Another factor that plays into the "Project Management" issue is the fact that many local governments are dealing with significantly reduced staffing and/or staffing having extensive experience in municipal capital projects. This is the result of many factors, among them years of effort by local governments to "do more with less" and keep taxes low; the inability of many local governments over the past couple of decades to offer competitive salaries that would facilitate the recruiting and retention of qualified employees; and the increasingly significant issue of an aging workforce where substantial retirements will take place (baby boomers). The "institutional knowledge" lost and the lack of continuity in staffing are a challenge when major capital projects require knowledge and experience from all participating departments (engineering, public works, finance, executive management, etc.). Also contributing to the continuity issue is the tenure (or lack of it) that is a natural function of the political process: The composition of the governing board of most local governments can change materially, and with it their priorities, goals and objectives, every two or four years.

I must disagree wholeheartedly with Mr. Goldsmith's paragraph entitled "Accounting Standards." Specifically, exactly what "transparency and greater detail gained by following GASB standards help focus attention on true costs and better inform infrastructure budgeting"? In my opinion, GASB 34 did little, if anything, to provide any information on infrastructure that would be useful in the budgeting, planning, or management of infrastructure assets:

o GASB 34 requires that phase 1 and 2 governments report infrastructure acquired after June 30, 1980 (GASB 34 para 154). Obviously this could lead to significant under-reporting of major infrastructure acquired prior to that date, not to mention that phase 3 governments are not required to report retroactively (GASB 34 paragraph 148).

o GASB 34 allows governments to report infrastructure assets in varying levels of detail, from networks to individual assets (GASB paragraph 156).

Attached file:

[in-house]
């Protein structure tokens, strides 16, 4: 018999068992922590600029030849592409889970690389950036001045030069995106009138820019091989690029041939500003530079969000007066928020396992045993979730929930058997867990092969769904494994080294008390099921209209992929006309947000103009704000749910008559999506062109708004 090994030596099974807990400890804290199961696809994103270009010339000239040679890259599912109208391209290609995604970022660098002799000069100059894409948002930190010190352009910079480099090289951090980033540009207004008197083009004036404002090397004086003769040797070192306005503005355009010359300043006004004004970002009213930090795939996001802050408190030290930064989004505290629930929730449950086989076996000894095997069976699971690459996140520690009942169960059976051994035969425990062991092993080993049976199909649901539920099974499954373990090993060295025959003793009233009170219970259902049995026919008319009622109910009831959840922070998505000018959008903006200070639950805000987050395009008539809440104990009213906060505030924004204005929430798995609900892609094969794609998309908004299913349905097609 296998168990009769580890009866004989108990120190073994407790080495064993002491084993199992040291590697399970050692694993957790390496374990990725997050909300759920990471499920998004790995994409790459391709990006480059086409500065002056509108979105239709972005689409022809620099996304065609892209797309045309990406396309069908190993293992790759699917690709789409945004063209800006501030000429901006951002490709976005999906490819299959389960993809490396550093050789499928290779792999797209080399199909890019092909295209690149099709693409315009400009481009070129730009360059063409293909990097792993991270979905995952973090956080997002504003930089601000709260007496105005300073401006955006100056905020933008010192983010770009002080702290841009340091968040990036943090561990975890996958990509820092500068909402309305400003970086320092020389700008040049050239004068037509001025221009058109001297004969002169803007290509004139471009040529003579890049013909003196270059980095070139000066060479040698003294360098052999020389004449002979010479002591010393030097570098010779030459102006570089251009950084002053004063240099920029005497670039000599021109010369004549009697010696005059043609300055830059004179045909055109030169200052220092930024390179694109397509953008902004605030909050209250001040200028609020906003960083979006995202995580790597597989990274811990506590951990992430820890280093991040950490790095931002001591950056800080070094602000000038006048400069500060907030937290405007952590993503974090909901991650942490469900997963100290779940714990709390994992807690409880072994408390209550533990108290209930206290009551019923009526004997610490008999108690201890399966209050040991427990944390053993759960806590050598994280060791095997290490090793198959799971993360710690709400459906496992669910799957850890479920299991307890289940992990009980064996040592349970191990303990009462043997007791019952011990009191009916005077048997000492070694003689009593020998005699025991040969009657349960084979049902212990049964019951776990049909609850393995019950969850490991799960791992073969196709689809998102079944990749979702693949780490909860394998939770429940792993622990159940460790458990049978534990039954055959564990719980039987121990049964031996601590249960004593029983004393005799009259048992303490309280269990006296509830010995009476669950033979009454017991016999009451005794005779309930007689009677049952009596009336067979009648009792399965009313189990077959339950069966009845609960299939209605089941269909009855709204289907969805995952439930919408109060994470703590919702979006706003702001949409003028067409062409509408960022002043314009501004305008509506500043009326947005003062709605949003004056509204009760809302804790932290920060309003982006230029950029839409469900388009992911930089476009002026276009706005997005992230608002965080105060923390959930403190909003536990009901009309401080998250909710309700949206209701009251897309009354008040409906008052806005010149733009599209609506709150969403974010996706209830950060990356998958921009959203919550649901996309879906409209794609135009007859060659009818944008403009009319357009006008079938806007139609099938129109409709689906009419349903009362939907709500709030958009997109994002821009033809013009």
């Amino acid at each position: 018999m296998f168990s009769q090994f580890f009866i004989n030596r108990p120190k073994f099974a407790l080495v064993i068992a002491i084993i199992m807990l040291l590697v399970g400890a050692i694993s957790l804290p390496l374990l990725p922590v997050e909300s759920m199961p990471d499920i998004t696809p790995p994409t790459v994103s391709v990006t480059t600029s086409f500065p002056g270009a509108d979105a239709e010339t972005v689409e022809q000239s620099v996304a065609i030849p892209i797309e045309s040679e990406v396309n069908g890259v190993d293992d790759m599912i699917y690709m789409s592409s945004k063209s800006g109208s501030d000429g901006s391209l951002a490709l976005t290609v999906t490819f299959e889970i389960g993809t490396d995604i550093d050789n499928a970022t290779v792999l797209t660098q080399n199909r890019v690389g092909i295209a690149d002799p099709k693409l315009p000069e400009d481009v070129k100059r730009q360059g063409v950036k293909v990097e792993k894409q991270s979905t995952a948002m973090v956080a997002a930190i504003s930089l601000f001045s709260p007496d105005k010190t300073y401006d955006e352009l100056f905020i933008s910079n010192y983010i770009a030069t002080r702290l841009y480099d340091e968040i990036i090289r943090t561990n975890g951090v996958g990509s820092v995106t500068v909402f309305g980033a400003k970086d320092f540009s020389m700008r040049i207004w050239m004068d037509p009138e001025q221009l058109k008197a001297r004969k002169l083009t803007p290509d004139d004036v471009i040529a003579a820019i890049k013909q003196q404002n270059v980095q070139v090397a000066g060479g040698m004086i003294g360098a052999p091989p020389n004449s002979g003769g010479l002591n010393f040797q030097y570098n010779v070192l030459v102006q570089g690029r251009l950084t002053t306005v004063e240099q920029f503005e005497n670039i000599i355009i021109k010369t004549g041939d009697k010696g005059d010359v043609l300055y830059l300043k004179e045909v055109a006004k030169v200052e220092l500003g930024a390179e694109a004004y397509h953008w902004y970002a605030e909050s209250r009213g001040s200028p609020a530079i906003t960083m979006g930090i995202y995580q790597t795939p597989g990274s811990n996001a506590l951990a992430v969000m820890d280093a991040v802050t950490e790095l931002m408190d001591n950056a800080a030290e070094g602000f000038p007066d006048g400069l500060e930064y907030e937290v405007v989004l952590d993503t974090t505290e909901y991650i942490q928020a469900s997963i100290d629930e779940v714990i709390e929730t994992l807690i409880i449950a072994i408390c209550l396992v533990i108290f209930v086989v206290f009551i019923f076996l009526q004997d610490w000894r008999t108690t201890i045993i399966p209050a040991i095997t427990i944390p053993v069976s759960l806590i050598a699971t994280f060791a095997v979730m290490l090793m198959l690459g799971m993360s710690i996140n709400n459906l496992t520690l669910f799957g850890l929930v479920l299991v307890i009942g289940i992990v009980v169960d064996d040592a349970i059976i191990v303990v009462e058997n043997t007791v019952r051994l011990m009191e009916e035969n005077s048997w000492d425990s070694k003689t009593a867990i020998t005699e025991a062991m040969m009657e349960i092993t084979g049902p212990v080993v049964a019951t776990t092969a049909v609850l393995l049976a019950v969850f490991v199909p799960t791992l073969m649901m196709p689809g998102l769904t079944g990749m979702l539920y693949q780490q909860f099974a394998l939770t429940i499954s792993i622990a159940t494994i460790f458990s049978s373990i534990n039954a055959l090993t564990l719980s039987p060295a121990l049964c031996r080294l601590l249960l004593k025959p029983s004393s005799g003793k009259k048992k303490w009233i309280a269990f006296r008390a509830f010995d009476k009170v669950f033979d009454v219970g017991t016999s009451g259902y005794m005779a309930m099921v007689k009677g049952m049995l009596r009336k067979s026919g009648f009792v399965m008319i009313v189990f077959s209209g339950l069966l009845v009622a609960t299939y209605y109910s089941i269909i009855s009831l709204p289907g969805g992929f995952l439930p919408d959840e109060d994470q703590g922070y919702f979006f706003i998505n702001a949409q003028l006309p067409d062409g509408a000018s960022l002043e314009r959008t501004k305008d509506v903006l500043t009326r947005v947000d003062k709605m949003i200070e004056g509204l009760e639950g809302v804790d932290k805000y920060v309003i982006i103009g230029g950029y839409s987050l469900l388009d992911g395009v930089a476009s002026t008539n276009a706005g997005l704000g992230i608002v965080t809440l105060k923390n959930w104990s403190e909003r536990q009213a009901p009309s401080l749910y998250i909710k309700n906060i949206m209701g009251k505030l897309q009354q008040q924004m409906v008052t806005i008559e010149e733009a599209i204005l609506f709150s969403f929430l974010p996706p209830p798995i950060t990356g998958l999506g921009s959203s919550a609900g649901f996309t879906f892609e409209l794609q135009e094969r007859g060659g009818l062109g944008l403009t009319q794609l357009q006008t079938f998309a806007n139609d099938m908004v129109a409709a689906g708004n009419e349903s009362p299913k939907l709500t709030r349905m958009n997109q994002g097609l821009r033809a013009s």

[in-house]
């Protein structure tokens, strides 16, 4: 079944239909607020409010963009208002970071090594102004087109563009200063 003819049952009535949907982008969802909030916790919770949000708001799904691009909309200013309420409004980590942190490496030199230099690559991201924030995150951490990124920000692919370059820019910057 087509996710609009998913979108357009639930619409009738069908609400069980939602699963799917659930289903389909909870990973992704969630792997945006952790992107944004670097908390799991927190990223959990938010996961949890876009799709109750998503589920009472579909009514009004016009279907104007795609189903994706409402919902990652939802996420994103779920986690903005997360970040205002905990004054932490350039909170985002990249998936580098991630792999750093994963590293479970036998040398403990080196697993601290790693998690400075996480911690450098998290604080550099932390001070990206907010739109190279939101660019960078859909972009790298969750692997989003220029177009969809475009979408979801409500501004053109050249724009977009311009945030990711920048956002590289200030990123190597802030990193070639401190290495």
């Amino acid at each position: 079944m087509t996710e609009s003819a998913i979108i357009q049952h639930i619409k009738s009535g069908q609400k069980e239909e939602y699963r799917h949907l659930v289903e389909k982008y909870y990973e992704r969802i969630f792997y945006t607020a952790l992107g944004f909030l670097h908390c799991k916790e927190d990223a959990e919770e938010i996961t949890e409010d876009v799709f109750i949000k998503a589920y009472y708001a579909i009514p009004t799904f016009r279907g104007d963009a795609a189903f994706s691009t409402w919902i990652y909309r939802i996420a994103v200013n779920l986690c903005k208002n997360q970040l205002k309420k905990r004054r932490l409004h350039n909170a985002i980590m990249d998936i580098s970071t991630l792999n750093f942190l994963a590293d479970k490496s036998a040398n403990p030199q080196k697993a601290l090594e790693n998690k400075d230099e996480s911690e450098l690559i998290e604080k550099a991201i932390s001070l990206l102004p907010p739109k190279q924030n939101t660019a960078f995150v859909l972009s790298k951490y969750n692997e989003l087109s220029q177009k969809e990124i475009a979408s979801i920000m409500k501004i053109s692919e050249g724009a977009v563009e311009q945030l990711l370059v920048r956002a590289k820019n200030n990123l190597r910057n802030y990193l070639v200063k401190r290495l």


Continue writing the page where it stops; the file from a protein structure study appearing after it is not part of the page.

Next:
o GASB 34 allows governments the option of reporting infrastructure using a "historical cost/depreciation" (which allows for differences in the way that historical cost would be calculated as well as the useful life and method of depreciation) or "modified approach" (which allows subjectively establishing a condition level and periodic condition assessment) (GASB 34 paragraphs 152-166).

Taking all of the above into consideration, I do not personally see how GASB 34 enhanced the transparency, comparability or even the consistency of governmental financial reports. The most effective tools I have seen to drive more appropriate capital project and capital budget management are those management systems designed to inventory infrastructure and its condition, provided that the infrastructure is objectively evaluated periodically as to condition and the management information system is updated to reflect changes in condition and improvements. The reports generated from such a system provide a basis for prioritizing, planning and budgeting projects that is easily understood, and if made a part of the public administration process, can transcend changes in the governing board.

In closing, it is important to note that I am not among the "many officials" who "have tried to avoid these standards". As comptroller, I led the city of Rye in the early implementation of GASB 34, which earned us a "Certificate of Recognition" from then-GASB Board Chairman Tom Allen. However, there is a distinction between compliance with GAAP, and whether or not a GAAP standard improves the transparency or usefulness of financial statements. In my opinion, the most significant benefit of GASB 34 was the requirement that financial reports include an MD&A (management's discussion and analysis). Properly prepared, an MD&A provides the reasons behind the numbers and the changes in those numbers. On the other hand, the government-wide statements provide little or no benefit to those who manage a government or analyze the creditworthiness of a government (just ask one of the three nationally recognized credit rating agencies what information they use to analyze a government).

Michael A. Genito

Assistant City Manager/Comptroller

Rye, N.Y.